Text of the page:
TOWER INSURANCE AGAINST THE PRESS

Case Number: 2561

Council Meeting: JANUARY 2017

Verdict: Not Upheld

Publication: The Press

Ruling Categories: Accuracy
Balance, Lack Of
Unfair Coverage

Overview

[1] Tower Insurance complains about an article published in The Press on December 15, 2016. The complaint is under Principle 1) Accuracy, Fairness and Balance. InThe Press the story was headlined ’Withholding information to cost Tower’; onStuff it was headlined “Tower liable to cough up $1.6million after withholding report from Christchurch architect”.

[2] The article is a court report covering legal action by home-owner Greg Young and his family trust, against their insurer, Tower Insurance, after damage sustained in the Christchurch earthquakes of 2010 and 2011. The Young family made a claim that, as Justice Gendall wrote, suffered from misunderstandings from the start, leading to animosity and distrust.

[3] The story chose to focus on the angle that “Tower Insurance withheld information” from the Youngs. The information withheld was a brief report commissioned by Tower that backed the family’s claim.

[4] At its heart, the case was an argument over whether the damaged house should be repaired (as per Tower’s wishes) or rebuilt (the Young’s wishes). Justice Gendall discussed the events in dispute and, ultimately, considered Tower’s policy was central to the case. In particular, he focused on: whether Tower’s suggested reparations methods were “commonly used”, whether the repair would return the house to “as new condition”, whether the house was “damaged beyond economic repair” and whether Tower owed an implied duty of good faith to its client, and had in fact acted in good faith.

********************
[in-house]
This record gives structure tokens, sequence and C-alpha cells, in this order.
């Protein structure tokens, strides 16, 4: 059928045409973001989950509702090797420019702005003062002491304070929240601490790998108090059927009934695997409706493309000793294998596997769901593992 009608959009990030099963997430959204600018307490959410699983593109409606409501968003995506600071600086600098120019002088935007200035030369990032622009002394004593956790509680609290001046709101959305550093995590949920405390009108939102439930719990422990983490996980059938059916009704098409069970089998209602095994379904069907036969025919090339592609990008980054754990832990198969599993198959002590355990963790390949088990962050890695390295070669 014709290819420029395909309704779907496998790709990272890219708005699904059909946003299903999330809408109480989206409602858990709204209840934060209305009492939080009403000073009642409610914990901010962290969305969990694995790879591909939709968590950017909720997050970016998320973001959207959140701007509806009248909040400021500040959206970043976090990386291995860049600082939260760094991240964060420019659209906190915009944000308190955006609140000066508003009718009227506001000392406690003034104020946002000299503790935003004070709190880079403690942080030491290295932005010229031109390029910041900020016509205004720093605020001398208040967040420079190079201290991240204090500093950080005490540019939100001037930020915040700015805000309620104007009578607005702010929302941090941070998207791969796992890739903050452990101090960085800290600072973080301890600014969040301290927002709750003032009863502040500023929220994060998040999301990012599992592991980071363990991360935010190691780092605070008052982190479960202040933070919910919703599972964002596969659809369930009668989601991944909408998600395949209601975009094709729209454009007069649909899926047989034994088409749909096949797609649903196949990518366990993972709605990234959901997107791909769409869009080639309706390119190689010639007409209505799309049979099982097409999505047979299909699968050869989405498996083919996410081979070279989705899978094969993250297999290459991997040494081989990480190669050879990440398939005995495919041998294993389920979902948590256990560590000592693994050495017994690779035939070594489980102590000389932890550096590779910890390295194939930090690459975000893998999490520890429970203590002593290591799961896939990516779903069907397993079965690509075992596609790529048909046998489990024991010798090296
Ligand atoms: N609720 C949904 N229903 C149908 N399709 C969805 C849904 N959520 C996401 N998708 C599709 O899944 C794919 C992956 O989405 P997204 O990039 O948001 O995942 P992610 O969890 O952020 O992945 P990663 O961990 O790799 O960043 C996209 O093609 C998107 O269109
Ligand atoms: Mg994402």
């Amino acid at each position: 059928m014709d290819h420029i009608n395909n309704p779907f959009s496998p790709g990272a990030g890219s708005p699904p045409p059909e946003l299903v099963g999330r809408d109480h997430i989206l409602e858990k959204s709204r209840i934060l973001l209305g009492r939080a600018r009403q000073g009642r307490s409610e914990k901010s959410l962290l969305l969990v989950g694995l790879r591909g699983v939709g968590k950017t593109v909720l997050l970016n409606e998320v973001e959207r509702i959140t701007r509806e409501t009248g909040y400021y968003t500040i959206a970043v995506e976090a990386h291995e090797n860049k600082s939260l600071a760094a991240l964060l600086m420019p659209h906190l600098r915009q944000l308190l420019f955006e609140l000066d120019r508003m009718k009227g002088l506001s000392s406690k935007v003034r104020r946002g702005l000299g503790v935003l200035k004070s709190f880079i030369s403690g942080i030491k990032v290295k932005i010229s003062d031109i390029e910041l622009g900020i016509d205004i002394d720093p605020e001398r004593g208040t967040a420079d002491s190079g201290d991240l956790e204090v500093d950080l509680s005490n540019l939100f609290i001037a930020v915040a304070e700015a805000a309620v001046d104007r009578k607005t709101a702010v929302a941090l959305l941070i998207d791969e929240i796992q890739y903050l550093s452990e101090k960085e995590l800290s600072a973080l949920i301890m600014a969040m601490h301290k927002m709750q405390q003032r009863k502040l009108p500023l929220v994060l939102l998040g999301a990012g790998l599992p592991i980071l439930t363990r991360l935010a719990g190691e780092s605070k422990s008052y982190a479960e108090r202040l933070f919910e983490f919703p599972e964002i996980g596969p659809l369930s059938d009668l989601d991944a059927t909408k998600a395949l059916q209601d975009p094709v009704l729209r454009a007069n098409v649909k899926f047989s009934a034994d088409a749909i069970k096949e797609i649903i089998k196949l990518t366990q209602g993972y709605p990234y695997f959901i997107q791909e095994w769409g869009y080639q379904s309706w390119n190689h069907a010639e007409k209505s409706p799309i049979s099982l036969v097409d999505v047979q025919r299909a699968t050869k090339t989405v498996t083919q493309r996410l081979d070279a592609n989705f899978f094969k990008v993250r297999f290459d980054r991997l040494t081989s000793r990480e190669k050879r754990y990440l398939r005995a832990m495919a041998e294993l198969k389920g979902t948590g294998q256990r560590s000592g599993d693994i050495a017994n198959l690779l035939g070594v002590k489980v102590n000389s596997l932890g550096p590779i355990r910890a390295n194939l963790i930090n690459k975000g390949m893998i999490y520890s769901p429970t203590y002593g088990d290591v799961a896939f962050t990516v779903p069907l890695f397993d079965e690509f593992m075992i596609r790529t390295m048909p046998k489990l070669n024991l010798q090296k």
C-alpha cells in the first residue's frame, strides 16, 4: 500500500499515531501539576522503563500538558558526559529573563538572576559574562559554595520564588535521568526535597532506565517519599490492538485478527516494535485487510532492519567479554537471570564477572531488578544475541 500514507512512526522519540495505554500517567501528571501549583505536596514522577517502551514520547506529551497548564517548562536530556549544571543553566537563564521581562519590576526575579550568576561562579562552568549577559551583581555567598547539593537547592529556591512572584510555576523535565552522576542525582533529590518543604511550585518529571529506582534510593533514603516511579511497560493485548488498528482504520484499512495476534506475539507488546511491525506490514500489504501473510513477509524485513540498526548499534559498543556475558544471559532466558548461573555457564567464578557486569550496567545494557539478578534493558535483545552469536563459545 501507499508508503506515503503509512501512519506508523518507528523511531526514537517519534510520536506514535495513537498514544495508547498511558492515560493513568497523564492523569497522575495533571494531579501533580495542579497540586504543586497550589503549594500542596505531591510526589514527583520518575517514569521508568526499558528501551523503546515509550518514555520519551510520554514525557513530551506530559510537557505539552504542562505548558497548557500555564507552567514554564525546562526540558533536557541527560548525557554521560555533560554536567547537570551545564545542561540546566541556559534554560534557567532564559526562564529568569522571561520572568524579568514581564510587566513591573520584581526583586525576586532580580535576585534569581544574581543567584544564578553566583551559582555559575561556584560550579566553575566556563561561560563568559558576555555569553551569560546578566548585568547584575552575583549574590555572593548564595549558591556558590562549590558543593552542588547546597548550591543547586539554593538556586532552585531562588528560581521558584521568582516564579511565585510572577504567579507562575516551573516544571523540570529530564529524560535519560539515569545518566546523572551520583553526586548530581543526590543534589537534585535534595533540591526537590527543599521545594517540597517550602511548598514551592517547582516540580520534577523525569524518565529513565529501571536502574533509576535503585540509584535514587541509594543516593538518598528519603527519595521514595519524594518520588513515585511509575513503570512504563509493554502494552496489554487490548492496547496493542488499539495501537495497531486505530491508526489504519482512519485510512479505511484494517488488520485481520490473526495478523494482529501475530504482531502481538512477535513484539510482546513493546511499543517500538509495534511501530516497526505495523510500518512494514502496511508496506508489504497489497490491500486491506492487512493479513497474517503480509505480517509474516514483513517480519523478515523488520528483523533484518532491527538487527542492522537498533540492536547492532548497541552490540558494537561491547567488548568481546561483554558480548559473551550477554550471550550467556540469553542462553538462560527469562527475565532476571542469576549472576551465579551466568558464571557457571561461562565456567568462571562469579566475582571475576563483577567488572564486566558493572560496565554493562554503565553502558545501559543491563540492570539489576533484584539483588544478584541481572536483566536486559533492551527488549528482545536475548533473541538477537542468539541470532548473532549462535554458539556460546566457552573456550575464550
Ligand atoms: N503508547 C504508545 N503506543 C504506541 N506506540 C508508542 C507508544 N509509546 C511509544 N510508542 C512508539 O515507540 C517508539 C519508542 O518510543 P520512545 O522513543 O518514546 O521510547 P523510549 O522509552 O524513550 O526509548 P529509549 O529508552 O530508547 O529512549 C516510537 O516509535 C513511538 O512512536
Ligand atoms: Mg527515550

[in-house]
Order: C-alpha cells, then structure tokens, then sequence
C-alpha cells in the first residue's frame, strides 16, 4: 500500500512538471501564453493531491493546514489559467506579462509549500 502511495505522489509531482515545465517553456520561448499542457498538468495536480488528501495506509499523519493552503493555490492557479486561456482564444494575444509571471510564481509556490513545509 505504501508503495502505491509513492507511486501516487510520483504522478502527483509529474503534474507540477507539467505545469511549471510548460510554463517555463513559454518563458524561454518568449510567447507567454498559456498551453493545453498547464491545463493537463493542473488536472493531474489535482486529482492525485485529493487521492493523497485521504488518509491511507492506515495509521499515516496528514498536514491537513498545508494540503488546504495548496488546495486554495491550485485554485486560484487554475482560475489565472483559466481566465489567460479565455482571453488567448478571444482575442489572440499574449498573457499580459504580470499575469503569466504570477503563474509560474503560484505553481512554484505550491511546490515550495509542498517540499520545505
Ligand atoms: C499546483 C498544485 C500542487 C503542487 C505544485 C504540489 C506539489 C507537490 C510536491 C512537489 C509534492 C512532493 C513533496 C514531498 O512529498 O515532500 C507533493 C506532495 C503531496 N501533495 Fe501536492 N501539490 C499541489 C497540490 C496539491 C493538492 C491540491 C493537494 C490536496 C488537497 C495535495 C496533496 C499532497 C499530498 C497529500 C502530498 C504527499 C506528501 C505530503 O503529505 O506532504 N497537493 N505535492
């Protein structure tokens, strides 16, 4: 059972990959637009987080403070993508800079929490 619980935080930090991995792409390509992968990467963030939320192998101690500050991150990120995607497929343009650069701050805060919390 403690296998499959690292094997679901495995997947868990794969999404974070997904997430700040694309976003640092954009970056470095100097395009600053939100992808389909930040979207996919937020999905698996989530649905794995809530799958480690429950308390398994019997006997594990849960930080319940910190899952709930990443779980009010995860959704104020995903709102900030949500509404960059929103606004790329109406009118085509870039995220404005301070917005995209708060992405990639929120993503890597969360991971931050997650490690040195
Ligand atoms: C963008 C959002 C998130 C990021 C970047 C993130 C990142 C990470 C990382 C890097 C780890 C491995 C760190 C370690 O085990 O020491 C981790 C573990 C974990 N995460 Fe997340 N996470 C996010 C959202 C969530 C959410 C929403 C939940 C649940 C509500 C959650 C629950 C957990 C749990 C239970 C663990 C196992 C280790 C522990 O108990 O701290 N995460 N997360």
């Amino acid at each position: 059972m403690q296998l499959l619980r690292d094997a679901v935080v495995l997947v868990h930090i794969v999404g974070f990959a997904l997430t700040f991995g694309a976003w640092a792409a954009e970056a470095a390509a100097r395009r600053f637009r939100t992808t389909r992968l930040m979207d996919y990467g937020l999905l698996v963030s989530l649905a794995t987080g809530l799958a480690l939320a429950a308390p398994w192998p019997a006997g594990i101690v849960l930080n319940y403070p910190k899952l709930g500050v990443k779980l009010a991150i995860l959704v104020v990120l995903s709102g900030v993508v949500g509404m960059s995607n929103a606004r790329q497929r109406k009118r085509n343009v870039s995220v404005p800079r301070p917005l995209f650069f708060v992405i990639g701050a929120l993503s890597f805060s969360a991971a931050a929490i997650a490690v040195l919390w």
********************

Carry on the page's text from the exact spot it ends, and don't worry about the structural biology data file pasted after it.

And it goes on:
The Complaint

[5] Tower’s complaint to the Press Council was written by its head of Corporate Communications, Nicholas Meseldzija, and its complaint toThe Press, by its CEO Richard Harding. For the purposes of this decision, the Council will treat their letters as a single complaint in the name of the insurer.

[6] Tower says the headlines and story quoted selectively from the ruling and were inaccurate in suggesting that its withholding of the report led to it being found liable to pay the Youngs the $1.62m. In particular, it notes that theStuff headline “implies that the damages award was consequent on the withheld report”. In fact, it was the company’s liability under its policy that lost it the case.